in your patronizing way you don’t allow us full information.)
I fondly hope that Nature Physics is a spectacular failure, as it well
deserves to be.
Seeley G. Mudd Library for Science and Engineering
Evanston, Illinois 60208
At 09:26 AM 9/15/2005, email@example.com wrote:
*Apologies for any cross-posting*
Nature Publishing Group
15 September 2005
I am pleased to be able to write once again with news of launches,
acquisitions, and important technical and policy developments at Nature
Publishing Group (NPG), reflecting the evolving needs of our customers.
With the launch of the Nature Clinical Practice (NCP) series in late 2004,
NPG confirmed its position as a dynamic clinical publisher. The first four
NCP titles, Cardiovascular Medicine, Gastroenterology & Hepatology,
Oncology and Urology, provide time-short physicians with authoritative,
timely overviews of how key developments can be applied in the clinical
setting. The journals have already been indexed in PubMed. The next four
titles in the series, launching November 2005, will be Endocrinology &
Metabolism, Nephrology, Neurology, and Rheumatology. From January 2006,
NPG will also publish the society-owned titles Kidney International and
the Journal of Investigative Dermatology, both previously published by
The launch of Nature Materials in 2002 marked NPG’s commitment to
publishing in the physical sciences. The first issue of Nature Chemical
Biology was published in June, and Nature Physics launches in October of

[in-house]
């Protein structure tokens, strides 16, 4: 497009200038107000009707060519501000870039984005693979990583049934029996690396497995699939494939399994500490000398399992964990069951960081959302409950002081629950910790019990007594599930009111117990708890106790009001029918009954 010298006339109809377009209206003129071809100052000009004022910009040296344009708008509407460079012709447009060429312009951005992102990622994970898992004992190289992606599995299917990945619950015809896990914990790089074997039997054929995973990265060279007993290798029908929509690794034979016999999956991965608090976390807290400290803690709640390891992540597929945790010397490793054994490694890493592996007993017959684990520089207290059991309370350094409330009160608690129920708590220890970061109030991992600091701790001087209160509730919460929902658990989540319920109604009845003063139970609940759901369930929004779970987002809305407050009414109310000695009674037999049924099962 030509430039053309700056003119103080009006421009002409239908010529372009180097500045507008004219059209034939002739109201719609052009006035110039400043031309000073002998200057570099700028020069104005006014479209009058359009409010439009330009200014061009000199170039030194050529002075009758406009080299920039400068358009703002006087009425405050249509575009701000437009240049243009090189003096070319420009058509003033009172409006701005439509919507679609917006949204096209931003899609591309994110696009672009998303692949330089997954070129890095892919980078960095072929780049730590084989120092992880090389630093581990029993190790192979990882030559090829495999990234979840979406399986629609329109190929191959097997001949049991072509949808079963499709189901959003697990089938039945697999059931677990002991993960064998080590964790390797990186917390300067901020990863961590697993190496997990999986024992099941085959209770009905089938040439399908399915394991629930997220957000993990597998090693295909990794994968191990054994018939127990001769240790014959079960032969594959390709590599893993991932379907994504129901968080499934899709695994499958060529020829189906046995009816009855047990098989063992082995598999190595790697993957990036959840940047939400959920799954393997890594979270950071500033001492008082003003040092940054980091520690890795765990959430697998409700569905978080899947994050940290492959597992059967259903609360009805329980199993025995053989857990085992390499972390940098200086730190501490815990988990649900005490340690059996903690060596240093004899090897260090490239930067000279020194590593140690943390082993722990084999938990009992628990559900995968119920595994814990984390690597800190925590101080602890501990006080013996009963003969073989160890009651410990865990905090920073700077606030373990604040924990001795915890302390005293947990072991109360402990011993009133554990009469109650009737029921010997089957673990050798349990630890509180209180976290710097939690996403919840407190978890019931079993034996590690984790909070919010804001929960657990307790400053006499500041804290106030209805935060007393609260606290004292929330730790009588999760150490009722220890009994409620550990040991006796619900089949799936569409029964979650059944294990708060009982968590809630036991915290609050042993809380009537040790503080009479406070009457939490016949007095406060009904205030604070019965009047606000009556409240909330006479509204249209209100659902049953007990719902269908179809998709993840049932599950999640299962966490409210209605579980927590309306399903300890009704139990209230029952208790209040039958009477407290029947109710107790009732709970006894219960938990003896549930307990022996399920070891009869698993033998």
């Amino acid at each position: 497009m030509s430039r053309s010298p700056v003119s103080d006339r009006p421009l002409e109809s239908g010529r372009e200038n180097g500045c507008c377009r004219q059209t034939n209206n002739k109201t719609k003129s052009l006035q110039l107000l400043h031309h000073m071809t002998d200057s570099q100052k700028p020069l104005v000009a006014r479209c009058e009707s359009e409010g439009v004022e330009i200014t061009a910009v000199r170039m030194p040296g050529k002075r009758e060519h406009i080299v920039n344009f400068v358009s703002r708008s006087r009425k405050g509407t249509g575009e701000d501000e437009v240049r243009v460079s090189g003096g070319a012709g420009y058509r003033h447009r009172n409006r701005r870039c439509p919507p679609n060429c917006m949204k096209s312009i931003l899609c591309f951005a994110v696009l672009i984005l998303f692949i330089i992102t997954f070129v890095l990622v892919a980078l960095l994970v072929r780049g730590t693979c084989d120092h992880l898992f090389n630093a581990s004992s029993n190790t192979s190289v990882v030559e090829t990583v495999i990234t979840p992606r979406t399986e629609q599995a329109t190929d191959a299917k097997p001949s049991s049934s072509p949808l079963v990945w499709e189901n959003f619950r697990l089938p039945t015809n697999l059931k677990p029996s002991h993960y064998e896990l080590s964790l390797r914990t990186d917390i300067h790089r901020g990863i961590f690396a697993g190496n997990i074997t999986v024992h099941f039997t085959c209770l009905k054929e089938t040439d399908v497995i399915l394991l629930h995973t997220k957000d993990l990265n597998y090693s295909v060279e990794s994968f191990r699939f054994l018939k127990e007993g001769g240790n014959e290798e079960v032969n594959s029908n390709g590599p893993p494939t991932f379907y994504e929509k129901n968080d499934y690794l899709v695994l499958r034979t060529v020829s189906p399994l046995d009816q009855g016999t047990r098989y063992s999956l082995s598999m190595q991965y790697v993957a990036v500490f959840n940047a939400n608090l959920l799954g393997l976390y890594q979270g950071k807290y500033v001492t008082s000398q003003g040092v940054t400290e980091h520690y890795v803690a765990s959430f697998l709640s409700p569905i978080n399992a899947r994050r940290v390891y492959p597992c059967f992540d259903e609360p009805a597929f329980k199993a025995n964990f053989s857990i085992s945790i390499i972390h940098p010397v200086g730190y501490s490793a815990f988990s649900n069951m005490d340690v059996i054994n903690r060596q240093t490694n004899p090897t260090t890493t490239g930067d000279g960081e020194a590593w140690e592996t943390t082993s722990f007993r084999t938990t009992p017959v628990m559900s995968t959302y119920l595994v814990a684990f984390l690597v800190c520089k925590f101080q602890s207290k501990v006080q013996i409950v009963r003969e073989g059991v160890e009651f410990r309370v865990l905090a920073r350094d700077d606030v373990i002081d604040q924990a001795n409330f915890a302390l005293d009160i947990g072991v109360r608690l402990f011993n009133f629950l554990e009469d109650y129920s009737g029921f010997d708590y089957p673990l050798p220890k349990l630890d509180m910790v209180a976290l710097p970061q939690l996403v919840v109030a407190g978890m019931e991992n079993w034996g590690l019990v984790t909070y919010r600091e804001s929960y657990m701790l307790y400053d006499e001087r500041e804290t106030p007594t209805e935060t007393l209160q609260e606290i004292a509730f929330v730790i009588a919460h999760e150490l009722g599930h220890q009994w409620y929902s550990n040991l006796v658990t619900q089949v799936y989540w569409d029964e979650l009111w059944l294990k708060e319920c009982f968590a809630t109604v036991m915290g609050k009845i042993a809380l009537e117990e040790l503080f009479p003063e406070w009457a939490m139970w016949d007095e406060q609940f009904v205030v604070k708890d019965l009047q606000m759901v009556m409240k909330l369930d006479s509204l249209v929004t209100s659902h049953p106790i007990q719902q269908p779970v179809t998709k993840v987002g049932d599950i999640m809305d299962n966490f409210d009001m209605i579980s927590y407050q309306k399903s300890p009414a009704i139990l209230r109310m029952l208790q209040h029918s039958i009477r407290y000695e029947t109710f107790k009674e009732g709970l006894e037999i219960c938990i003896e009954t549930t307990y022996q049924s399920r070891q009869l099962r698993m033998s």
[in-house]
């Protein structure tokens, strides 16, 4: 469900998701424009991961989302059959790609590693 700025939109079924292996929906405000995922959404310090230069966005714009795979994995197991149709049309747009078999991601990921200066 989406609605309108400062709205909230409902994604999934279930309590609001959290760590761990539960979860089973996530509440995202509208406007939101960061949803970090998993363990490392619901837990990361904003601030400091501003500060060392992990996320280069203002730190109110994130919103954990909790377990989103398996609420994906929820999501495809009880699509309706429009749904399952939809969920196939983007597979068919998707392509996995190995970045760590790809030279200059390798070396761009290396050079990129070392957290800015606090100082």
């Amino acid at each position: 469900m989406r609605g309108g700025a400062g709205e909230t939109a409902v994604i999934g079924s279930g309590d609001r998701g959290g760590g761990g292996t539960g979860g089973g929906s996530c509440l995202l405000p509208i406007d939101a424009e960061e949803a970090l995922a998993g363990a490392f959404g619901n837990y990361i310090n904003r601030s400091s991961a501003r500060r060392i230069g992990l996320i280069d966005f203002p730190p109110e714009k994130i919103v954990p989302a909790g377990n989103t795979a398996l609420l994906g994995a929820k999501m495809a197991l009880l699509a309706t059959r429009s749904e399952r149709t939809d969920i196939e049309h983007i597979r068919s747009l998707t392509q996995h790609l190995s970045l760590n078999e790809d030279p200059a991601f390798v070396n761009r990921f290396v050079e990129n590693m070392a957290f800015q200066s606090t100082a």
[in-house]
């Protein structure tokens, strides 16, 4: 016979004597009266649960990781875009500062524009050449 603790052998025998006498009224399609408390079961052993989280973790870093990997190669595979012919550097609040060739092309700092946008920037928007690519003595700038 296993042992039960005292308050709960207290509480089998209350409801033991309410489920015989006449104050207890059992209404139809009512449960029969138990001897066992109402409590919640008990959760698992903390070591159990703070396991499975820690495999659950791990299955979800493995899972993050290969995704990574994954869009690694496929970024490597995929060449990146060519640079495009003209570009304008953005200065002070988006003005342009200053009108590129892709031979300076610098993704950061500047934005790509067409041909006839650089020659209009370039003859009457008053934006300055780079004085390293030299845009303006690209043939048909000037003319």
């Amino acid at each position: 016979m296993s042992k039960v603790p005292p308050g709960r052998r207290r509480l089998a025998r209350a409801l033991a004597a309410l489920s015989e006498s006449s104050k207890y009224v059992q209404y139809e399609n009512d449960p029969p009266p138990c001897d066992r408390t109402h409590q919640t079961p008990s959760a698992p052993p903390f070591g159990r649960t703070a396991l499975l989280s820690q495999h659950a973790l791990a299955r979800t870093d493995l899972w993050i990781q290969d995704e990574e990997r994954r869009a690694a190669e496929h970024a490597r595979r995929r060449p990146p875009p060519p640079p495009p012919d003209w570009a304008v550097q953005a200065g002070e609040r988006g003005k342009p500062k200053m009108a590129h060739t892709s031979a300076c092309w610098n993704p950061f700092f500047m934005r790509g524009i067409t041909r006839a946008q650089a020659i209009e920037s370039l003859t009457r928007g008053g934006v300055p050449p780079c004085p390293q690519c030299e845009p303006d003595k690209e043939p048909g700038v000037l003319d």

this year. With these launches, NPG aims to provide high-impact,
high-value publications, in line with the needs of authors and readers,
expanding our long-standing service in the life sciences.
NPG’s commitment to new and established journals is clear. Our
publications continue to dominate the rankings in the Thomson ISI Journal
Citation Report 2004. Eleven of the top 25 science and technology journals
are Nature journals, all of which have impact factors over 20. Nature is
again the top Multidisciplinary Sciences, with an impact factor of 32.182.
The Nature Reviews series, launched only five years ago, is still
out-performing any comparable reviews series. Nature Reviews Cancer has an
impact factor of 36.557, Nature Reviews Molecular Cell Biology is 33.170
and Nature Reviews Immunology is 32.695. Impact factors are not the sole
indicator of quality, but these figures reflect relevant, novel content
from the best authors, and high levels of usage by customers. The impact
factor of Nature Materials, only three years old, has jumped to 13.531 and
it is now the number one primary research journal in materials science.
These successes reflect our ongoing investments in our journals and our
service to customers. In May, the print and web editions of Nature were
relaunched, with a cleaner, more readable design and expanded content.